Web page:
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Ante-Nicene Fathers, Vol VIII:
Pseudo-Clementine Literature.: Chapter III

Early Church Fathers  Index     

Chapter III.—Peter Refuses to Discuss Certain Questions in Regard to the Devil.

And Simon said:  “Since, then, you have honestly confessed, on the testimony of the Scriptures, that the evil one exists, state to us how he has come into existence, if indeed he has come into existence, and by whom, and why.” 1412   And Peter said:  “Pardon me, Simon, if I do not dare to affirm what has not been written.  But if you say that it has been written, prove it.  But if, since it has not been written, you cannot prove it, why should we run risk in stating our opinions in regard to what has not been written?  For if we discourse too daringly in regard to God, it is either because we do not believe that we shall be judged, or that we shall be judged only in respect to that which we do, but not also in regard to what we believe and speak.” 1413   But Simon, understanding that Peter referred to his own madness, said:  “Permit me to run the risk; but do not you make what you assert to be blasphemy a pretext for retiring.  For I perceive that you wish to withdraw, in order that you may escape refutation before the masses, sometimes as if you were afraid to listen to blasphemies, and at other times by maintaining that, as nothing has been written as to how, and by whom, and why the evil one came into existence, we ought not to dare to assert more than the Scripture.  Wherefore also as a pious man you affirm this only, that he exists.  But by these contrivances you deceive yourself, not knowing that, if it is blasphemy to inquire accurately regarding the evil one, the blame rests with me, the accuser, and not with you, the defender of God.  And if the subject inquired into is not in Scripture, 1414 and on this account you do not wish to inquire into it, there are some satisfactory methods which can prove to you what is sought not less effectively than the Scriptures.  For instance, must it not be the case that the evil one, who you assert exists, is either originated or unoriginated?” 1415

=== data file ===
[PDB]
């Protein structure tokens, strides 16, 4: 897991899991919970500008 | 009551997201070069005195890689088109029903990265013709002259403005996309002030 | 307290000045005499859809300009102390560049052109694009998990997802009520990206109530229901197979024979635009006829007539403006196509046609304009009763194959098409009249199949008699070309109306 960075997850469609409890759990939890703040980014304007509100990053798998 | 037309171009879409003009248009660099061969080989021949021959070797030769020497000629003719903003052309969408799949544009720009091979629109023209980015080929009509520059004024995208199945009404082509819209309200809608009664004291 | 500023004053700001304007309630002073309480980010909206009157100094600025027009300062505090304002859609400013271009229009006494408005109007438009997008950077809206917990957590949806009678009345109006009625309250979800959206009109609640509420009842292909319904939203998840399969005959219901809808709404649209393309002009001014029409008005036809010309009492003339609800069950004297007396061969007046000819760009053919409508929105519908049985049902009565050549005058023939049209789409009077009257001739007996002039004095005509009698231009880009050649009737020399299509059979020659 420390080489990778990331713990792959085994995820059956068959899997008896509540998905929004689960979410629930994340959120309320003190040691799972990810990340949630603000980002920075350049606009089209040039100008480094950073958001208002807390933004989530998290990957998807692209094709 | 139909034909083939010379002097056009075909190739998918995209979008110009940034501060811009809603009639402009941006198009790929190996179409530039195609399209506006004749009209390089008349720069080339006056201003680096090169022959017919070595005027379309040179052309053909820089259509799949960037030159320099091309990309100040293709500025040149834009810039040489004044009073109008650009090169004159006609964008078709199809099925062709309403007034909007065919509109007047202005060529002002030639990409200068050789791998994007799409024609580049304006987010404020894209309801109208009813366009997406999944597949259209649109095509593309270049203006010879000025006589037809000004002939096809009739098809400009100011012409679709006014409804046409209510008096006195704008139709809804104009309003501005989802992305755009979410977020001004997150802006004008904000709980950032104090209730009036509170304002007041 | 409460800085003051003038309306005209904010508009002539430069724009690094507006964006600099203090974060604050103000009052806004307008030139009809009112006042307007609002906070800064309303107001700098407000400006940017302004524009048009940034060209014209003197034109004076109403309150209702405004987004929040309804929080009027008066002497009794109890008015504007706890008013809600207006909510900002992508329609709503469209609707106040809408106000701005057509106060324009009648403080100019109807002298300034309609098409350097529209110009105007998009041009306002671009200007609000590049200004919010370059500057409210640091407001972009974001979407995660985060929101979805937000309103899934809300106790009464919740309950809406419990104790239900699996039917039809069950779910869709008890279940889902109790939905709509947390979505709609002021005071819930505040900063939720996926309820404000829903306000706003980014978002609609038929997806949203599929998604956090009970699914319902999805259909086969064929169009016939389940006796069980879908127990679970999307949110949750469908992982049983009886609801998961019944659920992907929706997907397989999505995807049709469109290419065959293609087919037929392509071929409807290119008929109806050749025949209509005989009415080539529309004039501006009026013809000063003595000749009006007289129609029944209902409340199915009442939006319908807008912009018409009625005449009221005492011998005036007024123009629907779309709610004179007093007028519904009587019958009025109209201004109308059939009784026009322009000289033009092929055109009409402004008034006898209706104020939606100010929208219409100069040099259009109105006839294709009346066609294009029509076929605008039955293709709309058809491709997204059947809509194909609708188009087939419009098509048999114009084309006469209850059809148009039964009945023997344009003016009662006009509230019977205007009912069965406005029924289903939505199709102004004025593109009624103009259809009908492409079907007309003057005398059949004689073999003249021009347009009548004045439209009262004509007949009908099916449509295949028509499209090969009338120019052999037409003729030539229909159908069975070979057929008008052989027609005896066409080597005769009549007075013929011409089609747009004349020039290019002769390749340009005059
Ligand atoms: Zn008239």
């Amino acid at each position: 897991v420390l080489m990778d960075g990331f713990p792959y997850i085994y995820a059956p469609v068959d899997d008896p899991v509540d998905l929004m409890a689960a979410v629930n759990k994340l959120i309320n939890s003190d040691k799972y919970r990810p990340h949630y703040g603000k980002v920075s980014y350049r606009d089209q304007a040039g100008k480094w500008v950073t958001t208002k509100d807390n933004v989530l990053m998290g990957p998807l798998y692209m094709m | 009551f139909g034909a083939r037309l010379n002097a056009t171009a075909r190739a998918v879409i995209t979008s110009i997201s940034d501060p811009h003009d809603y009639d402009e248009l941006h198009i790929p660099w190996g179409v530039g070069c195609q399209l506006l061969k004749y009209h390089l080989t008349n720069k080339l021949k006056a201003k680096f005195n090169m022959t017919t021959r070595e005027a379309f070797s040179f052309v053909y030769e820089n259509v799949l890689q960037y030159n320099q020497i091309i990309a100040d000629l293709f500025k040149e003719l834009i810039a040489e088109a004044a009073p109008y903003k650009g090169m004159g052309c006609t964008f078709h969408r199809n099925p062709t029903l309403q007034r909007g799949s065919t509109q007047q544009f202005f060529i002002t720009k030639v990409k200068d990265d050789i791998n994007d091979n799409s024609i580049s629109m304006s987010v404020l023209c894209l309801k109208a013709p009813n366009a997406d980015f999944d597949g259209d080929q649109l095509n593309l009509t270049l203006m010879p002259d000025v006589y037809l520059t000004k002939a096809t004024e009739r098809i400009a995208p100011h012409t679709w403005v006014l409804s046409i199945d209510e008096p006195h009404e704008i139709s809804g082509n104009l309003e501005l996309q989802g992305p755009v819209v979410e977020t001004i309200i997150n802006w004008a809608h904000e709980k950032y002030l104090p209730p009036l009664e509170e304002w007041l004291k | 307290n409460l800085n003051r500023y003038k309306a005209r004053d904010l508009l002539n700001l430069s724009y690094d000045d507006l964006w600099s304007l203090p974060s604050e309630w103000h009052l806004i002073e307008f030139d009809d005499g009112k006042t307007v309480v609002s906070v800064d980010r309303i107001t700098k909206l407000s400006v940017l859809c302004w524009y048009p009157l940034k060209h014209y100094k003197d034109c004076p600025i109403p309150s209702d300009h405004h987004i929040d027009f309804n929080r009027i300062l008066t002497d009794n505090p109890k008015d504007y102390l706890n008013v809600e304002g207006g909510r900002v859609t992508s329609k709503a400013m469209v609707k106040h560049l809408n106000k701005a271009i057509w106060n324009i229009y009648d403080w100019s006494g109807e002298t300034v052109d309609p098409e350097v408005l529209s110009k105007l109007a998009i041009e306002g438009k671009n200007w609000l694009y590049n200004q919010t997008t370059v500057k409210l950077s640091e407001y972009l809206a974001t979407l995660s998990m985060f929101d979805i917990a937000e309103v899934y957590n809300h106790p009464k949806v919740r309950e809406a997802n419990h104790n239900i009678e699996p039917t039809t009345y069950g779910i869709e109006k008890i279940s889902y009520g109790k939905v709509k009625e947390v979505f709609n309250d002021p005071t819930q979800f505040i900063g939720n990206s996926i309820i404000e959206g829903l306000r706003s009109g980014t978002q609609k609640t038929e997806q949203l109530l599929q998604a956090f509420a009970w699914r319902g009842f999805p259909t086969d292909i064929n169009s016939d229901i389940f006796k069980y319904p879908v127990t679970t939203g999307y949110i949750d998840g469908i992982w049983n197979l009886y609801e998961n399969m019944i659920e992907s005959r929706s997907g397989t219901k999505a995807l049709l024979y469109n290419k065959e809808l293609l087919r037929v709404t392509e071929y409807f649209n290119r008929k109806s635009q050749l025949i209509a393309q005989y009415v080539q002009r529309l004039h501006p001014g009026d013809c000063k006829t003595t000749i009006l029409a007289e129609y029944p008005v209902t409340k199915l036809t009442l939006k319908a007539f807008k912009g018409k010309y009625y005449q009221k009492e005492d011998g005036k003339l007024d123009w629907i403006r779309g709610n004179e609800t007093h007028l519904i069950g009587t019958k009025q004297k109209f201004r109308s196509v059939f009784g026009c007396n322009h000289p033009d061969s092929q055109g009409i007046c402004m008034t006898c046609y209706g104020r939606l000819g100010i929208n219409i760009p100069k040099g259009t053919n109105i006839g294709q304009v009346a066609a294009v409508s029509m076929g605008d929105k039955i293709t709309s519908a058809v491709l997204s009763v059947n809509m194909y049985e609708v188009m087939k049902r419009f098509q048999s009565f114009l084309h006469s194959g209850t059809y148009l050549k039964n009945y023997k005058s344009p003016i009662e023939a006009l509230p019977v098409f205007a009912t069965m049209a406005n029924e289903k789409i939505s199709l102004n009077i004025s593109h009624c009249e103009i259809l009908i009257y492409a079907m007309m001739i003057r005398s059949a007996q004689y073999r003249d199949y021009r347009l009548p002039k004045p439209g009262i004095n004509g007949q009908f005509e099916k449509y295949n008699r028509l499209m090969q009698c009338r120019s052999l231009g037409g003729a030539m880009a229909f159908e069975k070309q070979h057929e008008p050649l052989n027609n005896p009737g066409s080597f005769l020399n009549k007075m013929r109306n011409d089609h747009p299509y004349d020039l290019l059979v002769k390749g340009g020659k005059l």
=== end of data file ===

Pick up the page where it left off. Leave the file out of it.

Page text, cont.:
[Comp. Homily XX. 8, 9.—R.]


This passage is probably corrupt.  We have adopted the readings of Cotelerius—ἤ, ἢ, instead of εἰ and μή.


Lit., “unwritten.”


The words γενητός and ἀγένητος are difficult to translate.  The first means one who has somehow or other come into being; the second, one who has never come into being; but has always been.  The mss. confound γενητός with γεννητός, begotten, and ἀγένητος with ἀγέννητος, unbegotten.

Next: Chapter IV

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